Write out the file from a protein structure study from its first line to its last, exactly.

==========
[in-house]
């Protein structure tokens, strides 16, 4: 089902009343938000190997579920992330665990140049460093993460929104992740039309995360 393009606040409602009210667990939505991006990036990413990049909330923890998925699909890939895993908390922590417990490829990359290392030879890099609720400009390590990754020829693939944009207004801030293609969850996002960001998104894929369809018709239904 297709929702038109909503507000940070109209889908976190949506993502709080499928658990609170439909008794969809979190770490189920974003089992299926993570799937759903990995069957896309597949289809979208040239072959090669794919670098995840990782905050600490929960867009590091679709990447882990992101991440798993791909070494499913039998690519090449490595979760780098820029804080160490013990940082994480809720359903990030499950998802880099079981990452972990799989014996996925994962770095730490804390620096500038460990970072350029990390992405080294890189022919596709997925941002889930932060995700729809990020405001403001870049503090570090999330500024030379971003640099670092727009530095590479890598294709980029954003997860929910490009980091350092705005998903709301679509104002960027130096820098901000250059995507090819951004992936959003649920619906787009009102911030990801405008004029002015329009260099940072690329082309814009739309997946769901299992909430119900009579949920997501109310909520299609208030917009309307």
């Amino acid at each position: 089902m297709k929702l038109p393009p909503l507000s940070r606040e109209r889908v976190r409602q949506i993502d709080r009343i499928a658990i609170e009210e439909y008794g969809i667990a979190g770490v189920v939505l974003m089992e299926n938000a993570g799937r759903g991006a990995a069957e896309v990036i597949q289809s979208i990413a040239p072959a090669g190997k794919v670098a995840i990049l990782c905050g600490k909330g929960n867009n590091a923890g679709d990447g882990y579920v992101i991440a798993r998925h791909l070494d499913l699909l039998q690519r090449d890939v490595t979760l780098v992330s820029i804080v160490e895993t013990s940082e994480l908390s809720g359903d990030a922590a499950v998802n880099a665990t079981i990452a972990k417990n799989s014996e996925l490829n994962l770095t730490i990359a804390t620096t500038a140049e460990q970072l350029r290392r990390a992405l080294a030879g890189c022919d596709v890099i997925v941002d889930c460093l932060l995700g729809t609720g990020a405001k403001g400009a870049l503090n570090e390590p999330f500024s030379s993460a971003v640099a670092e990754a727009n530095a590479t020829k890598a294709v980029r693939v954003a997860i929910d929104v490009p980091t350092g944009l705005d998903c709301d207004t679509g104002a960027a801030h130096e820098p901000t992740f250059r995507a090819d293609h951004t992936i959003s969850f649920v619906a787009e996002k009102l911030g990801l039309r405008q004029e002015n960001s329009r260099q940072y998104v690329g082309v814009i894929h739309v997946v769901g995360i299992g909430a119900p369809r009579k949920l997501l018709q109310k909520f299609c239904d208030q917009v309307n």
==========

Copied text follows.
[in-house]
């Protein structure tokens, strides 16, 4: 089902009343938000190997579920992330665990140049460093993460929104992740039309995360 393009606040409602009210667990939505991006990036990413990049909330923890998925699909890939895993908390922590417990490829990359290392030879890099609720400009390590990754020829693939944009207004801030293609969850996002960001998104894929369809018709239904 297709929702038109909503507000940070109209889908976190949506993502709080499928658990609170439909008794969809979190770490189920974003089992299926993570799937759903990995069957896309597949289809979208040239072959090669794919670098995840990782905050600490929960867009590091679709990447882990992101991440798993791909070494499913039998690519090449490595979760780098820029804080160490013990940082994480809720359903990030499950998802880099079981990452972990799989014996996925994962770095730490804390620096500038460990970072350029990390992405080294890189022919596709997925941002889930932060995700729809990020405001403001870049503090570090999330500024030379971003640099670092727009530095590479890598294709980029954003997860929910490009980091350092705005998903709301679509104002960027130096820098901000250059995507090819951004992936959003649920619906787009009102911030990801405008004029002015329009260099940072690329082309814009739309997946769901299992909430119900009579949920997501109310909520299609208030917009309307």
């Amino acid at each position: 089902m297709k929702l038109p393009p909503l507000s940070r606040e109209r889908v976190r409602q949506i993502d709080r009343i499928a658990i609170e009210e439909y008794g969809i667990a979190g770490v189920v939505l974003m089992e299926n938000a993570g799937r759903g991006a990995a069957e896309v990036i597949q289809s979208i990413a040239p072959a090669g190997k794919v670098a995840i990049l990782c905050g600490k909330g929960n867009n590091a923890g679709d990447g882990y579920v992101i991440a798993r998925h791909l070494d499913l699909l039998q690519r090449d890939v490595t979760l780098v992330s820029i804080v160490e895993t013990s940082e994480l908390s809720g359903d990030a922590a499950v998802n880099a665990t079981i990452a972990k417990n799989s014996e996925l490829n994962l770095t730490i990359a804390t620096t500038a140049e460990q970072l350029r290392r990390a992405l080294a030879g890189c022919d596709v890099i997925v941002d889930c460093l932060l995700g729809t609720g990020a405001k403001g400009a870049l503090n570090e390590p999330f500024s030379s993460a971003v640099a670092e990754a727009n530095a590479t020829k890598a294709v980029r693939v954003a997860i929910d929104v490009p980091t350092g944009l705005d998903c709301d207004t679509g104002a960027a801030h130096e820098p901000t992740f250059r995507a090819d293609h951004t992936i959003s969850f649920v619906a787009e996002k009102l911030g990801l039309r405008q004029e002015n960001s329009r260099q940072y998104v690329g082309v814009i894929h739309v997946v769901g995360i299992g909430a119900p369809r009579k949920l997501l018709q109310k909520f299609c239904d208030q917009v309307n």